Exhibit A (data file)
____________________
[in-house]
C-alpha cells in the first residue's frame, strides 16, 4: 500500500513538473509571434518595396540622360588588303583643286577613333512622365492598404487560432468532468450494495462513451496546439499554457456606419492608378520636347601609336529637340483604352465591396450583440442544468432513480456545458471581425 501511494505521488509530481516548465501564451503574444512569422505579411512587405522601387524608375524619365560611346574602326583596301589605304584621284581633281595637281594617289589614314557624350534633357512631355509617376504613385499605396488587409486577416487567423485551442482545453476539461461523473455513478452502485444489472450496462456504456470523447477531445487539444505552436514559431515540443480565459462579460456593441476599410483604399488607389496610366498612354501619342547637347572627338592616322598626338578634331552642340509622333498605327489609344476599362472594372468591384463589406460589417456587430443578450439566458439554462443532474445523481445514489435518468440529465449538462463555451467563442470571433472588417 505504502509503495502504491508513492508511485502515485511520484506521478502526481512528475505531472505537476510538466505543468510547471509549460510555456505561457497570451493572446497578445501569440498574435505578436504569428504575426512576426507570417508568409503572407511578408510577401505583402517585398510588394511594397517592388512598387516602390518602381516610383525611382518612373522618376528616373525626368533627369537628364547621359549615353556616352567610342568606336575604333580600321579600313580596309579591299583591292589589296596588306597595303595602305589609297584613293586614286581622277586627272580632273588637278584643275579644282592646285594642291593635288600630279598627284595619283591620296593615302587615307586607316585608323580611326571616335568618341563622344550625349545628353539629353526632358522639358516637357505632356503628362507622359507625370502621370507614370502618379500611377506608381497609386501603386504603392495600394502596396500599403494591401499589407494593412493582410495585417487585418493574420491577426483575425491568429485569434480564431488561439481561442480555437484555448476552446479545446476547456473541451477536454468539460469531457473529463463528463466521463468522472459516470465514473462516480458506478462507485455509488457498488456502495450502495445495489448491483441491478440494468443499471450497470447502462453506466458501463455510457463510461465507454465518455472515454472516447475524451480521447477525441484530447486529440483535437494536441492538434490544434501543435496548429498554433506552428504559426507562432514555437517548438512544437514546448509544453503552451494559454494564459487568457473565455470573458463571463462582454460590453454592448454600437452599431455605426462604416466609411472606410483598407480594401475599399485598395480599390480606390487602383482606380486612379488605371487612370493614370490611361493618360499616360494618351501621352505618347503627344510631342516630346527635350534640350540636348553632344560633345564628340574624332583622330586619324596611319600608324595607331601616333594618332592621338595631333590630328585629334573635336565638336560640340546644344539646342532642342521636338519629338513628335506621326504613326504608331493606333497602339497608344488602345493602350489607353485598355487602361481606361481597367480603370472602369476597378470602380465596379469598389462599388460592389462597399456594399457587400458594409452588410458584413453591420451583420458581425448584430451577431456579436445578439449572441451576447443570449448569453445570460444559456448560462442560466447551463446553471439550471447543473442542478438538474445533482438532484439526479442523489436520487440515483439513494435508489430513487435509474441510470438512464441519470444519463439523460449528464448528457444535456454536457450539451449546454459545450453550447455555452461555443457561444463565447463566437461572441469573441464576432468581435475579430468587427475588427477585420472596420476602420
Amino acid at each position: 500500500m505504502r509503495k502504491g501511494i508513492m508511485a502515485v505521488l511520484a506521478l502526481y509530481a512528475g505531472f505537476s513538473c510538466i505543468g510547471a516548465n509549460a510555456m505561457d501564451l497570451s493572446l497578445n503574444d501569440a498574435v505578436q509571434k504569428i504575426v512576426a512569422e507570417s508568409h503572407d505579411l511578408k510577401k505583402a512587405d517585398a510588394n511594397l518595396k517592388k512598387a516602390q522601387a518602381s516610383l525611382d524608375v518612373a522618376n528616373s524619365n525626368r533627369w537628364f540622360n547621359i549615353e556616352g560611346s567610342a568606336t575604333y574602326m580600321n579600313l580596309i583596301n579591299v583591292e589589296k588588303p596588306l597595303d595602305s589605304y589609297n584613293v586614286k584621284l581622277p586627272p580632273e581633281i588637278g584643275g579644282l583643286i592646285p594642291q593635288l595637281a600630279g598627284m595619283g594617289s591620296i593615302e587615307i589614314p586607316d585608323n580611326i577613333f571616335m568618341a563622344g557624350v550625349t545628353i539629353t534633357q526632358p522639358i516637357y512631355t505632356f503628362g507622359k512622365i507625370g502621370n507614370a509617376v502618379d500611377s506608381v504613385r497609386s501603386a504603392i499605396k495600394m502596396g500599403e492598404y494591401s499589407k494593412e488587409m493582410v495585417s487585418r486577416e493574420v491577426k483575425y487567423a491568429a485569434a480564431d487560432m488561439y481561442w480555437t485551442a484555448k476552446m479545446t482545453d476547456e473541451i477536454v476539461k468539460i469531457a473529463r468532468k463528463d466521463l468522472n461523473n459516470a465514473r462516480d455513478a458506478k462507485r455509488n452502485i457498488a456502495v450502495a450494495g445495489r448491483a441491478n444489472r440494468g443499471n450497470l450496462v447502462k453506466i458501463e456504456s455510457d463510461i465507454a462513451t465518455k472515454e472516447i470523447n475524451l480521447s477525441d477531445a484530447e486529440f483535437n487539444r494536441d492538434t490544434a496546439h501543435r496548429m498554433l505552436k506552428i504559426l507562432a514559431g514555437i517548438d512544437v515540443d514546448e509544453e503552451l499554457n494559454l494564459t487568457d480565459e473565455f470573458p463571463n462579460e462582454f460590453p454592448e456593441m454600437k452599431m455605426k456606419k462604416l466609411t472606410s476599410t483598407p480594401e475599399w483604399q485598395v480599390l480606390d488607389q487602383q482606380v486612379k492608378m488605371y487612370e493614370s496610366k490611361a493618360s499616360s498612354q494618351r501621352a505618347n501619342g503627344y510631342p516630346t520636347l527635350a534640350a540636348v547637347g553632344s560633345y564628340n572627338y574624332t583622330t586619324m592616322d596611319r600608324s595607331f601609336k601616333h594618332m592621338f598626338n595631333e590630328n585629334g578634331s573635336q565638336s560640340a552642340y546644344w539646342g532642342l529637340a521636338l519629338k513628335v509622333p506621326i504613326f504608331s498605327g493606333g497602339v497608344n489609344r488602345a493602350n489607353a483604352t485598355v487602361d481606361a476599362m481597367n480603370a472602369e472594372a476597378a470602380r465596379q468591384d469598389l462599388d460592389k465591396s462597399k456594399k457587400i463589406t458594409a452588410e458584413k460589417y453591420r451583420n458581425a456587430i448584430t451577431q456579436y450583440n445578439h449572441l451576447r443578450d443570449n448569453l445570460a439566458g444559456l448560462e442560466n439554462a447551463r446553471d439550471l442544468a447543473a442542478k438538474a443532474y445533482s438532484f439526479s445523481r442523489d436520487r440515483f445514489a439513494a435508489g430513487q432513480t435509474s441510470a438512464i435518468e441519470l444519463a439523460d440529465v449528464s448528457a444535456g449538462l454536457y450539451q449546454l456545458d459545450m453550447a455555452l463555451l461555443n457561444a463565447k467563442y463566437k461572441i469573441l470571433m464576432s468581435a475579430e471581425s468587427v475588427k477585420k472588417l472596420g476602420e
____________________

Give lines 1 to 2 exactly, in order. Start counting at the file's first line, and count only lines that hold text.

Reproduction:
[in-house]
C-alpha cells in the first residue's frame, strides 16, 4: 500500500513538473509571434518595396540622360588588303583643286577613333512622365492598404487560432468532468450494495462513451496546439499554457456606419492608378520636347601609336529637340483604352465591396450583440442544468432513480456545458471581425 501511494505521488509530481516548465501564451503574444512569422505579411512587405522601387524608375524619365560611346574602326583596301589605304584621284581633281595637281594617289589614314557624350534633357512631355509617376504613385499605396488587409486577416487567423485551442482545453476539461461523473455513478452502485444489472450496462456504456470523447477531445487539444505552436514559431515540443480565459462579460456593441476599410483604399488607389496610366498612354501619342547637347572627338592616322598626338578634331552642340509622333498605327489609344476599362472594372468591384463589406460589417456587430443578450439566458439554462443532474445523481445514489435518468440529465449538462463555451467563442470571433472588417 505504502509503495502504491508513492508511485502515485511520484506521478502526481512528475505531472505537476510538466505543468510547471509549460510555456505561457497570451493572446497578445501569440498574435505578436504569428504575426512576426507570417508568409503572407511578408510577401505583402517585398510588394511594397517592388512598387516602390518602381516610383525611382518612373522618376528616373525626368533627369537628364547621359549615353556616352567610342568606336575604333580600321579600313580596309579591299583591292589589296596588306597595303595602305589609297584613293586614286581622277586627272580632273588637278584643275579644282592646285594642291593635288600630279598627284595619283591620296593615302587615307586607316585608323580611326571616335568618341563622344550625349545628353539629353526632358522639358516637357505632356503628362507622359507625370502621370507614370502618379500611377506608381497609386501603386504603392495600394502596396500599403494591401499589407494593412493582410495585417487585418493574420491577426483575425491568429485569434480564431488561439481561442480555437484555448476552446479545446476547456473541451477536454468539460469531457473529463463528463466521463468522472459516470465514473462516480458506478462507485455509488457498488456502495450502495445495489448491483441491478440494468443499471450497470447502462453506466458501463455510457463510461465507454465518455472515454472516447475524451480521447477525441484530447486529440483535437494536441492538434490544434501543435496548429498554433506552428504559426507562432514555437517548438512544437514546448509544453503552451494559454494564459487568457473565455470573458463571463462582454460590453454592448454600437452599431455605426462604416466609411472606410483598407480594401475599399485598395480599390480606390487602383482606380486612379488605371487612370493614370490611361493618360499616360494618351501621352505618347503627344510631342516630346527635350534640350540636348553632344560633345564628340574624332583622330586619324596611319600608324595607331601616333594618332592621338595631333590630328585629334573635336565638336560640340546644344539646342532642342521636338519629338513628335506621326504613326504608331493606333497602339497608344488602345493602350489607353485598355487602361481606361481597367480603370472602369476597378470602380465596379469598389462599388460592389462597399456594399457587400458594409452588410458584413453591420451583420458581425448584430451577431456579436445578439449572441451576447443570449448569453445570460444559456448560462442560466447551463446553471439550471447543473442542478438538474445533482438532484439526479442523489436520487440515483439513494435508489430513487435509474441510470438512464441519470444519463439523460449528464448528457444535456454536457450539451449546454459545450453550447455555452461555443457561444463565447463566437461572441469573441464576432468581435475579430468587427475588427477585420472596420476602420